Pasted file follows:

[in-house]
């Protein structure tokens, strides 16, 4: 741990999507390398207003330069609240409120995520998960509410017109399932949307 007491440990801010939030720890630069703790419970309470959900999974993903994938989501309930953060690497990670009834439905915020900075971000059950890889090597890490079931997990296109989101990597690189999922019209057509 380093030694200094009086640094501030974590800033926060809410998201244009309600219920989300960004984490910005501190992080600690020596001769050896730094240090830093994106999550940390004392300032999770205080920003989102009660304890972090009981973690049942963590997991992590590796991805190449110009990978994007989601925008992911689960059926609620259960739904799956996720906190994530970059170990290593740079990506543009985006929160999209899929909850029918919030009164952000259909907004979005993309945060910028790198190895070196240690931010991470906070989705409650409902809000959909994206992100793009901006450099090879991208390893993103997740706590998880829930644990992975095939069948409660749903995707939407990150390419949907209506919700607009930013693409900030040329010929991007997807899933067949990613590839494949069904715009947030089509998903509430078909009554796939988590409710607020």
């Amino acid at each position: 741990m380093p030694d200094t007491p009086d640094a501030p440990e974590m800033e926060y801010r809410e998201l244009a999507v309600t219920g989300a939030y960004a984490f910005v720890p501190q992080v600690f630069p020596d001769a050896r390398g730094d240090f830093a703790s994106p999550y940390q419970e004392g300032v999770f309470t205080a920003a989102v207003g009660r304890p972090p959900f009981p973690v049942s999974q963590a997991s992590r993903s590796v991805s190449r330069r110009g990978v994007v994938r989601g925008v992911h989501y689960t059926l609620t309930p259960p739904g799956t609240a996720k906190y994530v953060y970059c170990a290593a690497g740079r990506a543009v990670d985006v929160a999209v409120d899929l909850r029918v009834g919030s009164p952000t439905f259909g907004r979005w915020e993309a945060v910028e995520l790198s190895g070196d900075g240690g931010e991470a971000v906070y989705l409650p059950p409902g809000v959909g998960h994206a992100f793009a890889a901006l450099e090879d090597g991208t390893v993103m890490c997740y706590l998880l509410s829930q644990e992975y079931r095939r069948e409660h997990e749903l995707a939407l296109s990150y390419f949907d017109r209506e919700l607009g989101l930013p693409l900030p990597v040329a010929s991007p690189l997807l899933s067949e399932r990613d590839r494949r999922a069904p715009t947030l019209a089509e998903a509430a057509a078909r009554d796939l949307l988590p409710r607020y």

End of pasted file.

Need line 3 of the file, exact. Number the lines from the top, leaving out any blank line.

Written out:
């Amino acid at each position: 741990m380093p030694d200094t007491p009086d640094a501030p440990e974590m800033e926060y801010r809410e998201l244009a999507v309600t219920g989300a939030y960004a984490f910005v720890p501190q992080v600690f630069p020596d001769a050896r390398g730094d240090f830093a703790s994106p999550y940390q419970e004392g300032v999770f309470t205080a920003a989102v207003g009660r304890p972090p959900f009981p973690v049942s999974q963590a997991s992590r993903s590796v991805s190449r330069r110009g990978v994007v994938r989601g925008v992911h989501y689960t059926l609620t309930p259960p739904g799956t609240a996720k906190y994530v953060y970059c170990a290593a690497g740079r990506a543009v990670d985006v929160a999209v409120d899929l909850r029918v009834g919030s009164p952000t439905f259909g907004r979005w915020e993309a945060v910028e995520l790198s190895g070196d900075g240690g931010e991470a971000v906070y989705l409650p059950p409902g809000v959909g998960h994206a992100f793009a890889a901006l450099e090879d090597g991208t390893v993103m890490c997740y706590l998880l509410s829930q644990e992975y079931r095939r069948e409660h997990e749903l995707a939407l296109s990150y390419f949907d017109r209506e919700l607009g989101l930013p693409l900030p990597v040329a010929s991007p690189l997807l899933s067949e399932r990613d590839r494949r999922a069904p715009t947030l019209a089509e998903a509430a057509a078909r009554d796939l949307l988590p409710r607020y």